By the end we have a verdict from the trial, but Preminger leaves what happened slightly ambiguous. We know what everyone claims happened and the facts of what little evidence there is, but there’s still room for interpretation. Despite this, Preminger, Stewart and screenwriter Wendell Mayes have us rooting for the murderer and his attorney by the end: Biegler’s case may be dubious, the man he’s defending likely guilty, but the moment he casually hands over the law book that contains the case-turning precedent is almost victorious; and the moment where the final witness is cross-examined had me literally sitting forward in my seat (this, I should point out, is not a regular occurrence), just waiting for the irritatingly slick and cocksure A.D.A. to ask that one question, fatal to his prosecution… and when he finally does, and receives the answer that we know is inevitable — and, crucially and brilliantly, so does a suddenly-unobjecting Biegler — is triumphant. It’s a perfectly constructed climax to a perfectly constructed tale.

A lot of this support is down to Stewart’s performance — it feels wrong to be cheering the defence counsel of a murderer, even if he had a justifiable motive (which, remember, he may not have) — but we’d probably cheer Stewart on if he was the murderer. His Biegler is always in control, from investigation to courtroom, even when by rights he should be completely out of it. He manipulates the judge, the prosecution, the jury and the crowd to perfection; the viewer sits by his side — we know he’s playing them so we can revel in it — but, in turn, he manipulates us too, tempting us to his team — to laugh at his jokes, to support his case, to loathe the prosecution, even though they might be right. It’s a stellar lead performance.

But in the face of this no one drops a trick — the cast are without exception fabulous. Lee Remick is stunning as Laura Manion, a case of truly faultless casting as she plays every femme fatale-esque beat to perfection. From forthright temptress to harassed and frightened under the glare of cross examination, she is never less than wholly believable. Her performance is second only to Stewart’s by default. Then there’s George C. Scott as that A.D.A., pitched exactly right between slimy and righteous, quiet and controlled at all times, apparently aware that Biegler is playing everyone but unable to prevent it — and most certainly not above using equally underhand tactics.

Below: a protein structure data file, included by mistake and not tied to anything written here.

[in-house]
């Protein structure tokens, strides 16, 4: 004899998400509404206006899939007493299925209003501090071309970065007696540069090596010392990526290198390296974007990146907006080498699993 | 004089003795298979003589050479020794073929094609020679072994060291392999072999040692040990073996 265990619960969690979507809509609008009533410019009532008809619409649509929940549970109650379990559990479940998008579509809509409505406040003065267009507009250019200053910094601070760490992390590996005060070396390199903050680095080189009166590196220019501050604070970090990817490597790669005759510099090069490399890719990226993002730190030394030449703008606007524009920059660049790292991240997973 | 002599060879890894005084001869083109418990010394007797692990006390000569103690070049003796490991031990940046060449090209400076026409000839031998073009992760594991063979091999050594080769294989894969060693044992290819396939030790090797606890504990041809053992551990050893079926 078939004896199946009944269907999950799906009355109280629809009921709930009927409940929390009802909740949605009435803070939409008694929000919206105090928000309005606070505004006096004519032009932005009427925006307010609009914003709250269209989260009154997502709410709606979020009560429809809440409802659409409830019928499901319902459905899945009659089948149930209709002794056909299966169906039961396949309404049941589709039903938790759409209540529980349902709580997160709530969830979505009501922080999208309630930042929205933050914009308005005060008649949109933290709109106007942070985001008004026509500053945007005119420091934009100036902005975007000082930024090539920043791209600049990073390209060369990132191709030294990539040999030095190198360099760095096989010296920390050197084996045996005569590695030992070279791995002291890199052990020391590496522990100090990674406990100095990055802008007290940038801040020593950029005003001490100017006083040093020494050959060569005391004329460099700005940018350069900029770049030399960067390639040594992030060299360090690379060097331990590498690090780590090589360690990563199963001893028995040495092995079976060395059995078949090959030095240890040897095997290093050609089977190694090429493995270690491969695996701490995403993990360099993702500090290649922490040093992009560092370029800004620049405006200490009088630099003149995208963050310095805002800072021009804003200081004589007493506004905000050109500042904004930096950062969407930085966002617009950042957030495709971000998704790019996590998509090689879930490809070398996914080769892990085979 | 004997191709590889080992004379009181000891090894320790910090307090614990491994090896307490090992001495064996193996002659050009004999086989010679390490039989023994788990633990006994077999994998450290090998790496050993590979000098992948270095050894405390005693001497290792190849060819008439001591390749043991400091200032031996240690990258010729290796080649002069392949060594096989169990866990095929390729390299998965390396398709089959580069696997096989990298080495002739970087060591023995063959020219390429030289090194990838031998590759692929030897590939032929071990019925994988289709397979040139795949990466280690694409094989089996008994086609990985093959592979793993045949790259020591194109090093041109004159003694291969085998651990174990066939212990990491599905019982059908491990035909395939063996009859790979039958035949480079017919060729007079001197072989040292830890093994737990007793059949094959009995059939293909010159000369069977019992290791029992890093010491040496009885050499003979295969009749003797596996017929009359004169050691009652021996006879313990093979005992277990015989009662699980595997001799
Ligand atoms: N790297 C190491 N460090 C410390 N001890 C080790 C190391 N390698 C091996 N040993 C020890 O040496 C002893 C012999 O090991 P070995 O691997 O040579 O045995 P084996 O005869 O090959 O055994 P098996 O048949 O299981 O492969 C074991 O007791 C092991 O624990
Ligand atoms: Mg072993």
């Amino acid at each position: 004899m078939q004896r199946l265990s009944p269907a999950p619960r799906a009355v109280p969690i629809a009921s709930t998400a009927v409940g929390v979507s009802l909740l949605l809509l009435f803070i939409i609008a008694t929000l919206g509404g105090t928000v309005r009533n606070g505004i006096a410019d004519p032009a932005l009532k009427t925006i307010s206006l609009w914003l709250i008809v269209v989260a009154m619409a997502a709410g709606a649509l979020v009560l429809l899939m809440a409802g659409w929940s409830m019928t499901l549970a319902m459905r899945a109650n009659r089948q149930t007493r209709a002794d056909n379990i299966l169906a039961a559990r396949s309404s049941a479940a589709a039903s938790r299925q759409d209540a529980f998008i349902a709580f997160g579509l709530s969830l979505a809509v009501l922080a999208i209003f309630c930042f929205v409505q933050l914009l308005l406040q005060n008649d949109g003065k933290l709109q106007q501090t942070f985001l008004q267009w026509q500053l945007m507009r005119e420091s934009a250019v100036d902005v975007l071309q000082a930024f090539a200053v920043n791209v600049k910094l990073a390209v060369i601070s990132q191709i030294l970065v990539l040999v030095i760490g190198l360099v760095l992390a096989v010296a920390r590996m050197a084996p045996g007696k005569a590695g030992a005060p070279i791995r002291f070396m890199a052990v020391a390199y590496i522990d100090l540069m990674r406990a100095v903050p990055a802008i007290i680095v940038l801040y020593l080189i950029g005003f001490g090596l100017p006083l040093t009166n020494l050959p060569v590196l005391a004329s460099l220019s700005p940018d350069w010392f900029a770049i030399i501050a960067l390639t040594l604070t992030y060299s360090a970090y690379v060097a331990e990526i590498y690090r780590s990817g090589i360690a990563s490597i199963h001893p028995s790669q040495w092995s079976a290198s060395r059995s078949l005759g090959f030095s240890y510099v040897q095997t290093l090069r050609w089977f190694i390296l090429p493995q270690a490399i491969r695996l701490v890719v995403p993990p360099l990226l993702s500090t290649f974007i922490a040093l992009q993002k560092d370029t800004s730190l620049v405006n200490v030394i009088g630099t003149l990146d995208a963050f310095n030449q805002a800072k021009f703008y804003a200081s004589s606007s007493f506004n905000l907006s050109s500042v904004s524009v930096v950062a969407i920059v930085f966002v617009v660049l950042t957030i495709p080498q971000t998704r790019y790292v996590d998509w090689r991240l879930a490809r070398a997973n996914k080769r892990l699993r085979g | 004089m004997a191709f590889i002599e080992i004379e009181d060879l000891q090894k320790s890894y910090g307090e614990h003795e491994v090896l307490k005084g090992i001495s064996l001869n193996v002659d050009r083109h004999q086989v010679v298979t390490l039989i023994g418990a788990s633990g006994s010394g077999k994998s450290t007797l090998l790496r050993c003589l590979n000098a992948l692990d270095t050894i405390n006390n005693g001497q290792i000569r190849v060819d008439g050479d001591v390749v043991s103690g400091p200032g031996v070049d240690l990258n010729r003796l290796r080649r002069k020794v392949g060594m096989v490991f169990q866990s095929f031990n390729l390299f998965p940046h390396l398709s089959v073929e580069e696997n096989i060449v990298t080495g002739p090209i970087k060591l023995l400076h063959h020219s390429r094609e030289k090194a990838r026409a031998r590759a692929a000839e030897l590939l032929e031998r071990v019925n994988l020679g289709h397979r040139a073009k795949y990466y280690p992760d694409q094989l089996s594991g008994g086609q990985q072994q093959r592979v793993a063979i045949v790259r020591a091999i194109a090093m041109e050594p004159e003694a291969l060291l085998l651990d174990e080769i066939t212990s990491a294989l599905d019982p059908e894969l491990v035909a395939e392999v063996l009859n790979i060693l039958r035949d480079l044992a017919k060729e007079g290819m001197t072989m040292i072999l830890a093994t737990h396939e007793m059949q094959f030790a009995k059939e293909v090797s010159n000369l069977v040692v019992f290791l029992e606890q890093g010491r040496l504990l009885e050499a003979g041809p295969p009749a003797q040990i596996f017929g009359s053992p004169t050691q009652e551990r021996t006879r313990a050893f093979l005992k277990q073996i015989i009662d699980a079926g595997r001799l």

I could just as well go on to praise Ben Gazzara, Arthur O’Connell, Eve Arden, Brooks West, even the smaller roles occupied by Kathryn Grant, Orson Bean, Murray Hamilton and others. Some criticise Joseph N. Welch’s judge, and it’s perhaps true that his performance is a little less refined than the others, but as a slightly eccentric judge he comes off fine. And to round things off, there’s an incredibly cute dog. Mayes’ screenplay is a gift to them all, finding room for character even within the ceaselessly procedural structure, using small dashes of dialogue or passing moments to reveal and deepen each one.

There are police and legal procedurals on TV all the time these days, but that doesn’t detract from the powerful screenplay, acting and direction here. Perhaps it’s the realism, perhaps it’s a collection of filmmakers at the top of their game, but even after innumerable 45- to 90-minute chunks of this kind of thing being served up several times a week, Preminger and co can keep it thoroughly engrossing for a full 160. I can’t think of a current TV show that could manage the same feat. Absolutely brilliant.

5 out of 5

Anatomy of a Murder placed 4th on my list of The Ten Best Films I Saw For the First Time in 2010, which can be read in full here.